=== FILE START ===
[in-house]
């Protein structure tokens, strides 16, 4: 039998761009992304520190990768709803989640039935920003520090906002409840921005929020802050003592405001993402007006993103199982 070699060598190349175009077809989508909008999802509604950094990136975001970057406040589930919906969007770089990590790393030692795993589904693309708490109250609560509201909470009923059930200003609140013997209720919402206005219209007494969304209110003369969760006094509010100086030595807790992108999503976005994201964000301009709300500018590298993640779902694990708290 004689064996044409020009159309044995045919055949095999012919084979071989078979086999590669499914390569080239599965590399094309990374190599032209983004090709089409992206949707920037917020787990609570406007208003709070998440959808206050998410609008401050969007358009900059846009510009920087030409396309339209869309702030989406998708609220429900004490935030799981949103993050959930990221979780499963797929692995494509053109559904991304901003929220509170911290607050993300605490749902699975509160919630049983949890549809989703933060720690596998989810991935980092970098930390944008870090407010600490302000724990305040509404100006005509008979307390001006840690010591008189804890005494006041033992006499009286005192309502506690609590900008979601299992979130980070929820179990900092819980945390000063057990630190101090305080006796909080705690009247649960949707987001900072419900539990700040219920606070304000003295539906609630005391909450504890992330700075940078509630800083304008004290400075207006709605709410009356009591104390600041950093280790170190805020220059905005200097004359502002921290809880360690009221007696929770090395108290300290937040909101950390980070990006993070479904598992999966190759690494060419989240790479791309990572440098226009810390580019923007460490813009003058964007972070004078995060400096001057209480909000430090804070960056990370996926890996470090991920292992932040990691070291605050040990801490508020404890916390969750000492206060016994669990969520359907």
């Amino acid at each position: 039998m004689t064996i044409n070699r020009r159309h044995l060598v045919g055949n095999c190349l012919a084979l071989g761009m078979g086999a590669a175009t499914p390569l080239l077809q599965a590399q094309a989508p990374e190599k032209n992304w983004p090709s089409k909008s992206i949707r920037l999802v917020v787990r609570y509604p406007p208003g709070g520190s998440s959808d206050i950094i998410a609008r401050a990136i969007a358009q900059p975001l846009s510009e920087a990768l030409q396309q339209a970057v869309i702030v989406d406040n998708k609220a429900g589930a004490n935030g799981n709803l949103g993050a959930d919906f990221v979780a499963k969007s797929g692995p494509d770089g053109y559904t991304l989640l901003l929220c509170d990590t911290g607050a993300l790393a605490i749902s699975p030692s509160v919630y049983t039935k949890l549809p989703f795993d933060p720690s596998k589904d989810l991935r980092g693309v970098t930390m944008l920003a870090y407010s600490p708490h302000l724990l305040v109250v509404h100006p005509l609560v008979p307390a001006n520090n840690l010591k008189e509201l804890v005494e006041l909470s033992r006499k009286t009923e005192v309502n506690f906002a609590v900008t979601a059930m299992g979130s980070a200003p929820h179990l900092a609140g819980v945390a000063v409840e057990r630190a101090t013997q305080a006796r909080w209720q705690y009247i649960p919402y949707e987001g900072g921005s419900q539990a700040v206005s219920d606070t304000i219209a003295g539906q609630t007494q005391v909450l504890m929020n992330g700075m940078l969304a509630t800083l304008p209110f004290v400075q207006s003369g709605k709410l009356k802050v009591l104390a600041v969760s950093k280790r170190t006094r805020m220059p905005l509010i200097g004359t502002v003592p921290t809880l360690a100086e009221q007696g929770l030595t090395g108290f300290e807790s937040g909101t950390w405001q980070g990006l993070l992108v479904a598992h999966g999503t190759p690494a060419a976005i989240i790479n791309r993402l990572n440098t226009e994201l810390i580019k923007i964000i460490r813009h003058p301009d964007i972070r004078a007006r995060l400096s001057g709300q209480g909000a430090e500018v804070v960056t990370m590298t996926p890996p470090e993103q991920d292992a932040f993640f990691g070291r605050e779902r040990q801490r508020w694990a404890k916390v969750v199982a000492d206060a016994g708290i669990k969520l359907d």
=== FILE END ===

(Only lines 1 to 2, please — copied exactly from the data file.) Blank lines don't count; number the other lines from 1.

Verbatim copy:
[in-house]
């Protein structure tokens, strides 16, 4: 039998761009992304520190990768709803989640039935920003520090906002409840921005929020802050003592405001993402007006993103199982 070699060598190349175009077809989508909008999802509604950094990136975001970057406040589930919906969007770089990590790393030692795993589904693309708490109250609560509201909470009923059930200003609140013997209720919402206005219209007494969304209110003369969760006094509010100086030595807790992108999503976005994201964000301009709300500018590298993640779902694990708290 004689064996044409020009159309044995045919055949095999012919084979071989078979086999590669499914390569080239599965590399094309990374190599032209983004090709089409992206949707920037917020787990609570406007208003709070998440959808206050998410609008401050969007358009900059846009510009920087030409396309339209869309702030989406998708609220429900004490935030799981949103993050959930990221979780499963797929692995494509053109559904991304901003929220509170911290607050993300605490749902699975509160919630049983949890549809989703933060720690596998989810991935980092970098930390944008870090407010600490302000724990305040509404100006005509008979307390001006840690010591008189804890005494006041033992006499009286005192309502506690609590900008979601299992979130980070929820179990900092819980945390000063057990630190101090305080006796909080705690009247649960949707987001900072419900539990700040219920606070304000003295539906609630005391909450504890992330700075940078509630800083304008004290400075207006709605709410009356009591104390600041950093280790170190805020220059905005200097004359502002921290809880360690009221007696929770090395108290300290937040909101950390980070990006993070479904598992999966190759690494060419989240790479791309990572440098226009810390580019923007460490813009003058964007972070004078995060400096001057209480909000430090804070960056990370996926890996470090991920292992932040990691070291605050040990801490508020404890916390969750000492206060016994669990969520359907």